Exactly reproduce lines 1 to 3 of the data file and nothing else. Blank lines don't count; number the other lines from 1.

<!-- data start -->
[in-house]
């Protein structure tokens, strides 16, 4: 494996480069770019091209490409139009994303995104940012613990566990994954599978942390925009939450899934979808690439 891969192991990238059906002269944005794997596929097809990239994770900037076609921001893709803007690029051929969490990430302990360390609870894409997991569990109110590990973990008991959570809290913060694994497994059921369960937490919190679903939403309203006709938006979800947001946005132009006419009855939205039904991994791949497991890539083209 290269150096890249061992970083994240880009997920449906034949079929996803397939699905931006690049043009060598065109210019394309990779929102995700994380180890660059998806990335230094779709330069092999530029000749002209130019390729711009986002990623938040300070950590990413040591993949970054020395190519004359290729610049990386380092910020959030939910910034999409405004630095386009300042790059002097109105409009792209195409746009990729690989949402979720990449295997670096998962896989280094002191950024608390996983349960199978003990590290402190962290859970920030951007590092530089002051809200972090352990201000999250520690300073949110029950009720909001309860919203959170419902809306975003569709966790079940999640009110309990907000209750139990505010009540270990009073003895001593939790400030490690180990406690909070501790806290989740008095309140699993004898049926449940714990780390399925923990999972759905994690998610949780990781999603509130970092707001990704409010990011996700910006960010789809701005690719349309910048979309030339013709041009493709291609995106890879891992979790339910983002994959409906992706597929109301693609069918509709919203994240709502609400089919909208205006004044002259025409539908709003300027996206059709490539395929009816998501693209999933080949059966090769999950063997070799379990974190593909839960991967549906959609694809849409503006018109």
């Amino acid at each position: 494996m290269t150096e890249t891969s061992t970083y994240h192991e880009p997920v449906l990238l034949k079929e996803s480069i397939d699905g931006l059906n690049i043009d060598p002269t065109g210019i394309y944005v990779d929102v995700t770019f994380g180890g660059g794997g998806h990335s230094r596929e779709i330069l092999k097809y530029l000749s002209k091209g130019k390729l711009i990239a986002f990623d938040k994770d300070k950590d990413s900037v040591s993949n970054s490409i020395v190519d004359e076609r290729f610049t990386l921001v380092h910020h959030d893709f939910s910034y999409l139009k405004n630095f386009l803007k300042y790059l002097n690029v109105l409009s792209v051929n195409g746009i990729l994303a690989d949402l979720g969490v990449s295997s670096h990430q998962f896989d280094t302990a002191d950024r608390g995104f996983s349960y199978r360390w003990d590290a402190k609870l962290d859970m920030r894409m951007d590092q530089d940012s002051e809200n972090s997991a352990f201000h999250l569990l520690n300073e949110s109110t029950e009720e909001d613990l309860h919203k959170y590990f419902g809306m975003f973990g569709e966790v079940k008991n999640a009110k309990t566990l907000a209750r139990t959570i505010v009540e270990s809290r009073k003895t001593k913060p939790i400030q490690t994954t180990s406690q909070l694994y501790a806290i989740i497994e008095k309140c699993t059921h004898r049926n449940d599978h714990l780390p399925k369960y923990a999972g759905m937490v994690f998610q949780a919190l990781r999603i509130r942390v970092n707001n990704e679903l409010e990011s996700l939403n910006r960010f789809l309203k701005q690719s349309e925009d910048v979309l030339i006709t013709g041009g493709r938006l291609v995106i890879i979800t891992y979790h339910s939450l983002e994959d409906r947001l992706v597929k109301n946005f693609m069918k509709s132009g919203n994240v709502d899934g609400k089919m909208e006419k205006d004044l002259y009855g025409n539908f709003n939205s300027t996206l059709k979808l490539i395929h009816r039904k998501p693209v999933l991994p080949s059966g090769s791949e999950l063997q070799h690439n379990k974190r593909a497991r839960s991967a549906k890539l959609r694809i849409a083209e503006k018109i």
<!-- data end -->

[in-house]
């Protein structure tokens, strides 16, 4: 494996480069770019091209490409139009994303995104940012613990566990994954599978942390925009939450899934979808690439 891969192991990238059906002269944005794997596929097809990239994770900037076609921001893709803007690029051929969490990430302990360390609870894409997991569990109110590990973990008991959570809290913060694994497994059921369960937490919190679903939403309203006709938006979800947001946005132009006419009855939205039904991994791949497991890539083209 290269150096890249061992970083994240880009997920449906034949079929996803397939699905931006690049043009060598065109210019394309990779929102995700994380180890660059998806990335230094779709330069092999530029000749002209130019390729711009986002990623938040300070950590990413040591993949970054020395190519004359290729610049990386380092910020959030939910910034999409405004630095386009300042790059002097109105409009792209195409746009990729690989949402979720990449295997670096998962896989280094002191950024608390996983349960199978003990590290402190962290859970920030951007590092530089002051809200972090352990201000999250520690300073949110029950009720909001309860919203959170419902809306975003569709966790079940999640009110309990907000209750139990505010009540270990009073003895001593939790400030490690180990406690909070501790806290989740008095309140699993004898049926449940714990780390399925923990999972759905994690998610949780990781999603509130970092707001990704409010990011996700910006960010789809701005690719349309910048979309030339013709041009493709291609995106890879891992979790339910983002994959409906992706597929109301693609069918509709919203994240709502609400089919909208205006004044002259025409539908709003300027996206059709490539395929009816998501693209999933080949059966090769999950063997070799379990974190593909839960991967549906959609694809849409503006018109």
């Amino acid at each position: 494996m290269t150096e890249t891969s061992t970083y994240h192991e880009p997920v449906l990238l034949k079929e996803s480069i397939d699905g931006l059906n690049i043009d060598p002269t065109g210019i394309y944005v990779d929102v995700t770019f994380g180890g660059g794997g998806h990335s230094r596929e779709i330069l092999k097809y530029l000749s002209k091209g130019k390729l711009i990239a986002f990623d938040k994770d300070k950590d990413s900037v040591s993949n970054s490409i020395v190519d004359e076609r290729f610049t990386l921001v380092h910020h959030d893709f939910s910034y999409l139009k405004n630095f386009l803007k300042y790059l002097n690029v109105l409009s792209v051929n195409g746009i990729l994303a690989d949402l979720g969490v990449s295997s670096h990430q998962f896989d280094t302990a002191d950024r608390g995104f996983s349960y199978r360390w003990d590290a402190k609870l962290d859970m920030r894409m951007d590092q530089d940012s002051e809200n972090s997991a352990f201000h999250l569990l520690n300073e949110s109110t029950e009720e909001d613990l309860h919203k959170y590990f419902g809306m975003f973990g569709e966790v079940k008991n999640a009110k309990t566990l907000a209750r139990t959570i505010v009540e270990s809290r009073k003895t001593k913060p939790i400030q490690t994954t180990s406690q909070l694994y501790a806290i989740i497994e008095k309140c699993t059921h004898r049926n449940d599978h714990l780390p399925k369960y923990a999972g759905m937490v994690f998610q949780a919190l990781r999603i509130r942390v970092n707001n990704e679903l409010e990011s996700l939403n910006r960010f789809l309203k701005q690719s349309e925009d910048v979309l030339i006709t013709g041009g493709r938006l291609v995106i890879i979800t891992y979790h339910s939450l983002e994959d409906r947001l992706v597929k109301n946005f693609m069918k509709s132009g919203n994240v709502d899934g609400k089919m909208e006419k205006d004044l002259y009855g025409n539908f709003n939205s300027t996206l059709k979808l490539i395929h009816r039904k998501p693209v999933l991994p080949s059966g090769s791949e999950l063997q070799h690439n379990k974190r593909a497991r839960s991967a549906k890539l959609r694809i849409a083209e503006k018109i």